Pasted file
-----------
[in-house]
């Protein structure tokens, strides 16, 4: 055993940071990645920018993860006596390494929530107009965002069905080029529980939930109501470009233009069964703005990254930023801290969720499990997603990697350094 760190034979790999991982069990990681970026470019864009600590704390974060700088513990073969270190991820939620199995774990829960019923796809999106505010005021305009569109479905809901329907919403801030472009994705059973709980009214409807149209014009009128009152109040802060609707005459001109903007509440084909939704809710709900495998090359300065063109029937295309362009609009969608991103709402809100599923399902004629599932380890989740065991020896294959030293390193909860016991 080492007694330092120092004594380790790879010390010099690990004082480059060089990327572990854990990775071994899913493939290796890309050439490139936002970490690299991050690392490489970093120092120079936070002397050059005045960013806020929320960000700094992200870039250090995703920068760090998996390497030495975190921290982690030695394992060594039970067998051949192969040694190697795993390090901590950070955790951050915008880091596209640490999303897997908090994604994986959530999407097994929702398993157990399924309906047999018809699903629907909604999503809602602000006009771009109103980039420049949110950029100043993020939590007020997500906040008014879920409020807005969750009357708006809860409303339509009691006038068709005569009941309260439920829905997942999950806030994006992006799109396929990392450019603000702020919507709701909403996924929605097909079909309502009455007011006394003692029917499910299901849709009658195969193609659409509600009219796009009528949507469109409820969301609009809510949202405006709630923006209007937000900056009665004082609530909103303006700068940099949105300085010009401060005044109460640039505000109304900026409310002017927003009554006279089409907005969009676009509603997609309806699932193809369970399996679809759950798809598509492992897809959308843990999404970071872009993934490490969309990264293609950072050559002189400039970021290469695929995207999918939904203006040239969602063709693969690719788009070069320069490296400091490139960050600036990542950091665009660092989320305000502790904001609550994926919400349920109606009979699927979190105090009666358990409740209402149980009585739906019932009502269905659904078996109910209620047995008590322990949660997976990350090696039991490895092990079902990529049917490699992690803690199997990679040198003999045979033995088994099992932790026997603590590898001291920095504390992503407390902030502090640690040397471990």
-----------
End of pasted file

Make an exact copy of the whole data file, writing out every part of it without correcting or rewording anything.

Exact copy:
[in-house]
């Protein structure tokens, strides 16, 4: 055993940071990645920018993860006596390494929530107009965002069905080029529980939930109501470009233009069964703005990254930023801290969720499990997603990697350094 760190034979790999991982069990990681970026470019864009600590704390974060700088513990073969270190991820939620199995774990829960019923796809999106505010005021305009569109479905809901329907919403801030472009994705059973709980009214409807149209014009009128009152109040802060609707005459001109903007509440084909939704809710709900495998090359300065063109029937295309362009609009969608991103709402809100599923399902004629599932380890989740065991020896294959030293390193909860016991 080492007694330092120092004594380790790879010390010099690990004082480059060089990327572990854990990775071994899913493939290796890309050439490139936002970490690299991050690392490489970093120092120079936070002397050059005045960013806020929320960000700094992200870039250090995703920068760090998996390497030495975190921290982690030695394992060594039970067998051949192969040694190697795993390090901590950070955790951050915008880091596209640490999303897997908090994604994986959530999407097994929702398993157990399924309906047999018809699903629907909604999503809602602000006009771009109103980039420049949110950029100043993020939590007020997500906040008014879920409020807005969750009357708006809860409303339509009691006038068709005569009941309260439920829905997942999950806030994006992006799109396929990392450019603000702020919507709701909403996924929605097909079909309502009455007011006394003692029917499910299901849709009658195969193609659409509600009219796009009528949507469109409820969301609009809510949202405006709630923006209007937000900056009665004082609530909103303006700068940099949105300085010009401060005044109460640039505000109304900026409310002017927003009554006279089409907005969009676009509603997609309806699932193809369970399996679809759950798809598509492992897809959308843990999404970071872009993934490490969309990264293609950072050559002189400039970021290469695929995207999918939904203006040239969602063709693969690719788009070069320069490296400091490139960050600036990542950091665009660092989320305000502790904001609550994926919400349920109606009979699927979190105090009666358990409740209402149980009585739906019932009502269905659904078996109910209620047995008590322990949660997976990350090696039991490895092990079902990529049917490699992690803690199997990679040198003999045979033995088994099992932790026997603590590898001291920095504390992503407390902030502090640690040397471990």